Tuesday, May 28, 2024


THE STORY – Agnes, the pioneering, pseudonymized transgender woman who participated in Harold Garfinkel’s gender health research at UCLA in the 1960s, has long stood as a figurehead of trans history. In this rigorous cinematic exercise that blends fiction and nonfiction, director Chase Joynt explores where and how her platform has become a pigeonhole.​

THE CAST – Zackary Drucker, Angelica Ross, Jen Richards, Max Wolf Valerio, Silas Howard & Stephen Ira

THE TEAM – Chase Joynt (Director/Writer) & Morgan M. Page (Writer)​


​By Cody Dericks

With documentary filmmaking, how the story is told is just as important to the success of the film as to how engaging the subject itself is, if not more. “Framing Agnes,” the new documentary from Chase Joynt, blows open what are already becoming typified mainstream talking points of transgender culture and identity through an atypical structure and format that even manages to comment on the film’s deconstructivist perspective subtly. It is a challenging film that expects its audience to sit up with their brains fully activated the entire time; for those watching who are tuned into its wavelength, the intellectual rewards are plenty.

The clever central concept for the film revolves around a scripted talk show in the style of 1950s programs, such as “The Mike Wallace Interview.” The dialogue for these staged conversations, led by the director, comes from a series of interviews of trans individuals, which Harold Garfinkel of UCLA conducted over half a century ago. Notably, these files were hidden away in a file cabinet that had been rusted shut by time, requiring the filmmakers to pry open history quite literally in order to find what they were looking for. Standing in for the folks being interviewed are a host of talented actors. The film peppers snippets of these conversations throughout, accurately portrayed with period-appropriate costumes and shot in black-and-white, while also showing testimonials from the trans actors and gender identity experts wherein the themes and topics of the archival transcripts are fleshed out and given further context.

The film’s format takes a bit of getting used to. It quickly jumps into the talk show conversations without much explanation and spends nearly as much time discussing the project of the film and the interviews as showing the interviews themselves, which can make it a bit tricky to find a solid foundation upon which to base the focus of the film. However, once it settles into this atypical structure, it manages to achieve the magic trick of saying something about the content of the film itself. When so many of the discussions depicted, both from the past and the present day, revolve around the idea of looking at and challenging what is viewed by many as the expected norm, such a refreshingly unconventional filmmaking approach works perfectly.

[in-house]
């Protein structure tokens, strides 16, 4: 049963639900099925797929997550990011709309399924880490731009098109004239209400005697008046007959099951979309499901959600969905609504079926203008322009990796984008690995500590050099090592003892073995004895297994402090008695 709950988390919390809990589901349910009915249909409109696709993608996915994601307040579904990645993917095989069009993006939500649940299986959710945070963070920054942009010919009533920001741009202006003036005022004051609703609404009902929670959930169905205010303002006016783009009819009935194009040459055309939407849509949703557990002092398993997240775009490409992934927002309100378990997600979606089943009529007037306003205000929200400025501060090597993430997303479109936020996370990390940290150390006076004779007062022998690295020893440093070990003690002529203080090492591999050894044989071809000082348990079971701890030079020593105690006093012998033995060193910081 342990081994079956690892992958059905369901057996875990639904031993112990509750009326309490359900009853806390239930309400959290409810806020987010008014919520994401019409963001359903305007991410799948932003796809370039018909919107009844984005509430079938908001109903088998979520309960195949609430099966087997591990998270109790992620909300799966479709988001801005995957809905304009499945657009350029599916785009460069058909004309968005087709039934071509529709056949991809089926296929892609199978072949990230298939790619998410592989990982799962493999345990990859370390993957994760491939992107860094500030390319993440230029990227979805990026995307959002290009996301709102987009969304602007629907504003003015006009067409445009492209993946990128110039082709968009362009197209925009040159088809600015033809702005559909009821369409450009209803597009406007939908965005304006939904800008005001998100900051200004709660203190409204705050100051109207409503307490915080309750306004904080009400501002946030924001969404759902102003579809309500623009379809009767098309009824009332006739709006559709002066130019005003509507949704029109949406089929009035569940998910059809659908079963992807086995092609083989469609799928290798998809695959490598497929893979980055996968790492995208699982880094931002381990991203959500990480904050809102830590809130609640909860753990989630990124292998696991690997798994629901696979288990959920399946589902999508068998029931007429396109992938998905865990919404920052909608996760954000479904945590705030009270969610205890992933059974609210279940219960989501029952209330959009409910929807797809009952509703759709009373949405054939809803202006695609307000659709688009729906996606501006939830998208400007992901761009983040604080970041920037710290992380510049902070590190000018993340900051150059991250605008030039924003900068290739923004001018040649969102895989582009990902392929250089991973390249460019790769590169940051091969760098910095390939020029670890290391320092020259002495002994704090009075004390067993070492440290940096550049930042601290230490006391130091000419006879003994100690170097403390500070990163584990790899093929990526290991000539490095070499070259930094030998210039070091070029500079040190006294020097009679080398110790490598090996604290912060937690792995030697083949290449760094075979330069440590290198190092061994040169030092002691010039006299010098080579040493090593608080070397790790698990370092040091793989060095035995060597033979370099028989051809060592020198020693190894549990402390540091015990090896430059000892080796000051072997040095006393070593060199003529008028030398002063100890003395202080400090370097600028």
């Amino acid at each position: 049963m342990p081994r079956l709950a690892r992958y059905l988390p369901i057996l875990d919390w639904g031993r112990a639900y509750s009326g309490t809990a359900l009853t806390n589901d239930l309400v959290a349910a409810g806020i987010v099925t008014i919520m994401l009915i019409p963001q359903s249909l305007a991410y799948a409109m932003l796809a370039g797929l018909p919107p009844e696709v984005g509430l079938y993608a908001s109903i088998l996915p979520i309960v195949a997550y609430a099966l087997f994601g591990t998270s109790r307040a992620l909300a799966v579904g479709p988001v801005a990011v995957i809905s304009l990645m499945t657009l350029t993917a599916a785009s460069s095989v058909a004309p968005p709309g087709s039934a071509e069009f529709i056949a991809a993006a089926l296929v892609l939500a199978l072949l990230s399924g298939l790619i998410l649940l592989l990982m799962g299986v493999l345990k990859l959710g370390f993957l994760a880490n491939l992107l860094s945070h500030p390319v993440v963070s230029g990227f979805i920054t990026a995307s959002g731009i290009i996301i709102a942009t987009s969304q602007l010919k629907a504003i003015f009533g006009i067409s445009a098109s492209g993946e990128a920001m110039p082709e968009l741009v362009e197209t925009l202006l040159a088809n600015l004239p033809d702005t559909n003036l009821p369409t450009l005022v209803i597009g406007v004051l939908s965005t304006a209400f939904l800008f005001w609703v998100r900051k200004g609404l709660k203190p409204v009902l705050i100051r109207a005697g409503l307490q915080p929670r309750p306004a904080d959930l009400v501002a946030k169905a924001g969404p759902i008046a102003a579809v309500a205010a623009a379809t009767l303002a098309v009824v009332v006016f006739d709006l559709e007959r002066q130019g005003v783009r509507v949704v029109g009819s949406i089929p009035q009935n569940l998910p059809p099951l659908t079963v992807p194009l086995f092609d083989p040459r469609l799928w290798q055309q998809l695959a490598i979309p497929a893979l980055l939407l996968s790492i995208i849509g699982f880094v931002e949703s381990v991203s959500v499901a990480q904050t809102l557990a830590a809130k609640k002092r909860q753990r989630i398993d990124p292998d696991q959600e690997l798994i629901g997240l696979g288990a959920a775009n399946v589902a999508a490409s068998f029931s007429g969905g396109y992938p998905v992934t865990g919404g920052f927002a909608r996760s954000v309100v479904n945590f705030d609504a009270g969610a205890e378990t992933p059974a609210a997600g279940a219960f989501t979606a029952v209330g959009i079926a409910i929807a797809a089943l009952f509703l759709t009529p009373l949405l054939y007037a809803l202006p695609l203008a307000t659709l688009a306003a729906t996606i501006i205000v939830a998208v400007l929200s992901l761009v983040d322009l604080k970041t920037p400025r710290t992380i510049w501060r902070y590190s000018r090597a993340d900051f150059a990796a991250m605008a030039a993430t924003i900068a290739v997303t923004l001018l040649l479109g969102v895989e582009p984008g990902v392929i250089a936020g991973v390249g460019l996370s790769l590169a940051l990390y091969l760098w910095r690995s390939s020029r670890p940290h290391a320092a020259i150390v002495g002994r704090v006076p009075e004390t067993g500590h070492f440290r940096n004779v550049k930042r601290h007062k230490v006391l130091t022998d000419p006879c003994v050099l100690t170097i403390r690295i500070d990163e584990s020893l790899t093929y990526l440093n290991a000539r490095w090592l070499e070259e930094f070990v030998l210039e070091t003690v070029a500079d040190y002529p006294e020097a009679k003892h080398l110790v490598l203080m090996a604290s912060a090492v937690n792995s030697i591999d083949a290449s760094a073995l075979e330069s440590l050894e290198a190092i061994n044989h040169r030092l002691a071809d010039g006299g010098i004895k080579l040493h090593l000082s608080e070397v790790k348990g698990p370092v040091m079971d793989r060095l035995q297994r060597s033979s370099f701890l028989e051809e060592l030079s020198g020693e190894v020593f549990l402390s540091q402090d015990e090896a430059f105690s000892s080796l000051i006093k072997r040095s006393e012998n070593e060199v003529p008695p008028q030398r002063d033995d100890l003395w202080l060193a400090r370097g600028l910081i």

There is something about listening to intelligent people speak in a highly intellectual manner that can make the listeners feel smarter by mere proximity. The speakers in “Framing Agnes” do just that. These experts lay out their opinions and discoveries with incredible focus and clarity, making many astute points and relaying personal observations that bring an individualistic touch to the theories and findings on gender being discussed. To put it simply, several points are made.

One of the more enlightening aspects of this documentary is the way that the past and the present are linked together. Obviously, much of the terminology and questions asked in Garfinkel’s transcripts are unbelievably dated. Still, the interviewees of the past lay them out with clarity, similar answers, and talking points that those commenting on current topics in the film touch upon. Many moments stand out as feeling refreshingly timely, such as when an excerpt from the memoir of a trans man going by the pseudonym of Harry is read; the ideas he has and the ways in which he expresses them, even in the short section read, shows that aspects of present-day gender discussion are not as new as many would like to believe. Similarly, the case of a Black trans woman going by the name of Georgia (brought to vibrant life by a fantastic Angelica Ross in the talk show segments) makes clear that modern-day discussions of intersectional rights and the dangers and unique struggles faced by trans people of color have been a vital issue going quite a way back.

“Framing Agnes” packs a lot of commentary and reflection into a short 75-minute runtime. And while it’s relatively academic in both the types of topics covered and how they are discussed, it still manages to highlight the personal joys and positive life experiences of the individuals featured, both those from yesterday and today.


THE GOOD – Highly intelligent in both the topics covered and how they are discussed, this documentary compares trans and gender conversations of the past and the present, finding contrasts in how such subjects are discussed and surprising similarities in both the lives and the feelings of the folks being interviewed.

THE BAD – The unconventional structure can take some getting used to, but in a meta sense, it eventually gives surprising additional layers of meaning to the film’s deconstructivist perspective.



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Cody Dericks
Cody Dericks
Actor, awards & musical theatre buff. Co-host of the horror film podcast Halloweeners.

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